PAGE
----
We had decided to take the route direct from the quirky mountain hut Fjellstue that we stayed in the night before rather than start from the more popular Rjukan along the road. This was a masterstroke as we had the hike to ourselves until it joined the path from Rjukan after about 12km. Even then we only saw about another 10 people throughout the day.

Along the way we kept picking out spots which we thought would be ideal for our nights wild camp. We were spoilt for choice to be honest, such a stunning place.

We continued to hike across the plateau before heading towards one of the spots we picked out earlier.

After I pitched the tent while Jason watched, we dove inside to avoid the mosquitos and rest. It had been a Hardanger of a day but a cracking one. 

To see how to pitch a tent in 30 seconds while your mate watches, checkout video below.

Camping on the Hardangervidda plateau is like staying at a Hilton. A very spacious room, surrounded by 100s of infinity pools, acres of bathroom space, very attentive staff (if mosquitos can be classed as staff), stunning sunsets and we even had coffee making facilities in the form of my Primus Lite+ stove and ground coffee press. All for free! I guess that’s the beauty of the outdoors and nature. It also has a hell of lot more than 5 stars!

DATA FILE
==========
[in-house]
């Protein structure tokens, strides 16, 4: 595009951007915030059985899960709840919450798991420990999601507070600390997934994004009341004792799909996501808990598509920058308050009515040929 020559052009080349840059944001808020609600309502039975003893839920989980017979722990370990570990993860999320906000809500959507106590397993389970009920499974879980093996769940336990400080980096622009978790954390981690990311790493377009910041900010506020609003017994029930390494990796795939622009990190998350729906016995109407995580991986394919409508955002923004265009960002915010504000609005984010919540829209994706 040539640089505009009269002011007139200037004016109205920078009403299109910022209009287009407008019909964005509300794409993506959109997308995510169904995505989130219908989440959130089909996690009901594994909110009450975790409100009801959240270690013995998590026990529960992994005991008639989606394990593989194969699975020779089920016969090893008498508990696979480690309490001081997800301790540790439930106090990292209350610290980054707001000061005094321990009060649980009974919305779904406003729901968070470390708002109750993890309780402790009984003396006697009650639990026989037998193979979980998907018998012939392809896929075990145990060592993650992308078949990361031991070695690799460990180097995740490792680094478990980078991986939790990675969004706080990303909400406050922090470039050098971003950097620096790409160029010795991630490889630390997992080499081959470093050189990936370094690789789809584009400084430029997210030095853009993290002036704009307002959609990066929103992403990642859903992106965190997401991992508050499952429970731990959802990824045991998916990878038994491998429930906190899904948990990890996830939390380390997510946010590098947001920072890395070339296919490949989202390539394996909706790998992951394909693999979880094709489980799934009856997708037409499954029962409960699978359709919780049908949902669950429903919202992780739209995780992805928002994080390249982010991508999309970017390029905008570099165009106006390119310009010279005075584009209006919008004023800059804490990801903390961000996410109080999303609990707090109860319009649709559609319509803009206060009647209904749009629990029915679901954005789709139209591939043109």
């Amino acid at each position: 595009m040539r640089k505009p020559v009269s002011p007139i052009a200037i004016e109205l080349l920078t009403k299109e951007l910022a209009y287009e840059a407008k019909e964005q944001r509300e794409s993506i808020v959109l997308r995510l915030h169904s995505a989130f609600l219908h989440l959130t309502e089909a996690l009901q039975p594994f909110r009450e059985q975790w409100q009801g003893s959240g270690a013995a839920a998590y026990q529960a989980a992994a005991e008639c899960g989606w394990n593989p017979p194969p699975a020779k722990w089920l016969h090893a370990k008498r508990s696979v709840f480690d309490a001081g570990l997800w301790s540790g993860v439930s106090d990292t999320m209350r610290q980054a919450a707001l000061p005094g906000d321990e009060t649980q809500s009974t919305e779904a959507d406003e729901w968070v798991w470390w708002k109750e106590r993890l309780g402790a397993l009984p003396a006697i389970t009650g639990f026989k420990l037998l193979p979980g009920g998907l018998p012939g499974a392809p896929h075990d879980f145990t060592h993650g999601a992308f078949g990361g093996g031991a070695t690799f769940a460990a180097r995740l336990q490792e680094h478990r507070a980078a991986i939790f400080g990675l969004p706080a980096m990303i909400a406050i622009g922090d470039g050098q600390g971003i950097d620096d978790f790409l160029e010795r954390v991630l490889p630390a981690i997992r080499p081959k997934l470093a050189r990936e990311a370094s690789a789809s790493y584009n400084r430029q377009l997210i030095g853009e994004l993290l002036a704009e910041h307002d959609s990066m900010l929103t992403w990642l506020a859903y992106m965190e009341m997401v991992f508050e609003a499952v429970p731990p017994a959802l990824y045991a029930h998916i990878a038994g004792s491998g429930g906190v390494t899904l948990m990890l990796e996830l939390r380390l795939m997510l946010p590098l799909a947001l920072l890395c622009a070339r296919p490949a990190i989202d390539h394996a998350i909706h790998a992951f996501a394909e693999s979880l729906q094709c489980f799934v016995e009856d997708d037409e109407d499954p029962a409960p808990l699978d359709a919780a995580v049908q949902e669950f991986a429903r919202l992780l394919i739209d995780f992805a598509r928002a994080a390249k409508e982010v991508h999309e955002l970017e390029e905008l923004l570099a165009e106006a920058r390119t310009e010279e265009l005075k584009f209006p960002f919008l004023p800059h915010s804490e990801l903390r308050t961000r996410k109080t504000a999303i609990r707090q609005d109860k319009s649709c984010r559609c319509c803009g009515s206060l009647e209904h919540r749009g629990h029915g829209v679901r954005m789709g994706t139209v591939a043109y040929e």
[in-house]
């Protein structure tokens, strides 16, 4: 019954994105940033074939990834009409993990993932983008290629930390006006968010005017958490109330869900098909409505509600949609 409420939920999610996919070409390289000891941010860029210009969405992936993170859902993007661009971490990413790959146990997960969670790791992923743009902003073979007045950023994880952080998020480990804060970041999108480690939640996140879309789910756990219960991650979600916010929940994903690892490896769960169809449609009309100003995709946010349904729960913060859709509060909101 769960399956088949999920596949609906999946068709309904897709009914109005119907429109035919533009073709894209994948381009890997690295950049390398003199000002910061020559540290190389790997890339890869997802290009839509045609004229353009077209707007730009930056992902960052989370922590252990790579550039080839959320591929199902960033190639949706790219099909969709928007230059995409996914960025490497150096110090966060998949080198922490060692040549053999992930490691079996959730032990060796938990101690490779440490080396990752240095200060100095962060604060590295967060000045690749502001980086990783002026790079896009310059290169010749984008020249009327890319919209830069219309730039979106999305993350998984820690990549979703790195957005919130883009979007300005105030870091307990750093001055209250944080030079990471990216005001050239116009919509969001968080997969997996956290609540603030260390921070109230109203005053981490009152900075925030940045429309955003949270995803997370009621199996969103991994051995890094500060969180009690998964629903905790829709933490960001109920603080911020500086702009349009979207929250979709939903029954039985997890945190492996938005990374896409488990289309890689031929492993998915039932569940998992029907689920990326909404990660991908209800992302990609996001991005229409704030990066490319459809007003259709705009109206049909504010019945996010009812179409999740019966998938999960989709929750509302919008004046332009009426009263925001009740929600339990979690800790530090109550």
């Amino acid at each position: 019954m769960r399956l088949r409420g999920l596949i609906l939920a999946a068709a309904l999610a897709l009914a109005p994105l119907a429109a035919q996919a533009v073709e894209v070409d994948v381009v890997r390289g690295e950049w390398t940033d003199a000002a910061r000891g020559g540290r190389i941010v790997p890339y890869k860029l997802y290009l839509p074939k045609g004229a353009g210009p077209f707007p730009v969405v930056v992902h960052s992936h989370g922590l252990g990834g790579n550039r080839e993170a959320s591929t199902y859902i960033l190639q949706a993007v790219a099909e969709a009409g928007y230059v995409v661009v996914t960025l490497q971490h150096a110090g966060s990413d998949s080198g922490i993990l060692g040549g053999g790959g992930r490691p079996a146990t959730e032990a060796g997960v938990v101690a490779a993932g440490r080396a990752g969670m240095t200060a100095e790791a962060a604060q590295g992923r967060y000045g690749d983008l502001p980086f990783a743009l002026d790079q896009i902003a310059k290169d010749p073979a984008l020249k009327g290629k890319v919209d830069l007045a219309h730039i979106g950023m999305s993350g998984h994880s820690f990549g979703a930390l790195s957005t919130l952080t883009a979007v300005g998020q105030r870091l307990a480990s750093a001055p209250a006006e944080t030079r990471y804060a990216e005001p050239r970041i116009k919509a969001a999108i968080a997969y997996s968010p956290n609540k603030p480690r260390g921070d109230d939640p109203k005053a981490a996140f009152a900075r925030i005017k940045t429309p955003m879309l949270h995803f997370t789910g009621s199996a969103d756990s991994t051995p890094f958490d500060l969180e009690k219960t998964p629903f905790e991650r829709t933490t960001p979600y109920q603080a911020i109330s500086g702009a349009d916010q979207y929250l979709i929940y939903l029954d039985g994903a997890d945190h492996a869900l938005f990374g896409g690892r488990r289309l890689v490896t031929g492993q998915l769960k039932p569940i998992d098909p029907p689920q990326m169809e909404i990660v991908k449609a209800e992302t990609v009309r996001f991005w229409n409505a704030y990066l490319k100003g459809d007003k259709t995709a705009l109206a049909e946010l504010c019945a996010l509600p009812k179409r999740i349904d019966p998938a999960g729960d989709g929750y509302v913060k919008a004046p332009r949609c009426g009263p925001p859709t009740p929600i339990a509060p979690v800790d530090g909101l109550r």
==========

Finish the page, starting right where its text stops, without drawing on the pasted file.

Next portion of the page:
Jason below asking the mosquitos nicely to bugger off!

Woke early and had our fresh coffee fix before we headed back down towards Rjukan. On the way we decided to take a detour and take in the Sabortøstein route, which was a route used by the saboteurs allied forces during World War II who crept down from Hardangervidda to Vemork to blow up the heavy water factory occupied by the Nazis. It was a cracking alternative route and can’t imagine what it must have been like doing it during WW II in winter conditions. The film Hero’s of Telemark starring Kirk Douglas and Richard Harris tells the story of the saboteurs.